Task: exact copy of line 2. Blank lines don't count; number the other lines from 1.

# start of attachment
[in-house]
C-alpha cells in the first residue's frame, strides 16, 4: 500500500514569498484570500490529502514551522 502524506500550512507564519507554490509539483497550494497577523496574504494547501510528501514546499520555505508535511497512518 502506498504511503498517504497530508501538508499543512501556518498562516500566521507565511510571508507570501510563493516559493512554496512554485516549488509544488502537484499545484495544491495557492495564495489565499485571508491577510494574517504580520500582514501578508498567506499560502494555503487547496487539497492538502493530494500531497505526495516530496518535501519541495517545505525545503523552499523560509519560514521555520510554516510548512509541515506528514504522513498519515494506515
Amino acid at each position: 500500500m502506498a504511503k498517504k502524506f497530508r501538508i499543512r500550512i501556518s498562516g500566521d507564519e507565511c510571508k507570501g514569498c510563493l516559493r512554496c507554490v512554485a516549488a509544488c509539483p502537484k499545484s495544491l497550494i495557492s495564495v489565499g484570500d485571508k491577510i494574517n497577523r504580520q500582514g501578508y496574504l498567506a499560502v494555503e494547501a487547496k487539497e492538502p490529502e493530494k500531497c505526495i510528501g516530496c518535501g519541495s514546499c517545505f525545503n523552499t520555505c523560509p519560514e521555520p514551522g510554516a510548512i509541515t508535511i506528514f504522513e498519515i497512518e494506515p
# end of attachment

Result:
C-alpha cells in the first residue's frame, strides 16, 4: 500500500514569498484570500490529502514551522 502524506500550512507564519507554490509539483497550494497577523496574504494547501510528501514546499520555505508535511497512518 502506498504511503498517504497530508501538508499543512501556518498562516500566521507565511510571508507570501510563493516559493512554496512554485516549488509544488502537484499545484495544491495557492495564495489565499485571508491577510494574517504580520500582514501578508498567506499560502494555503487547496487539497492538502493530494500531497505526495516530496518535501519541495517545505525545503523552499523560509519560514521555520510554516510548512509541515506528514504522513498519515494506515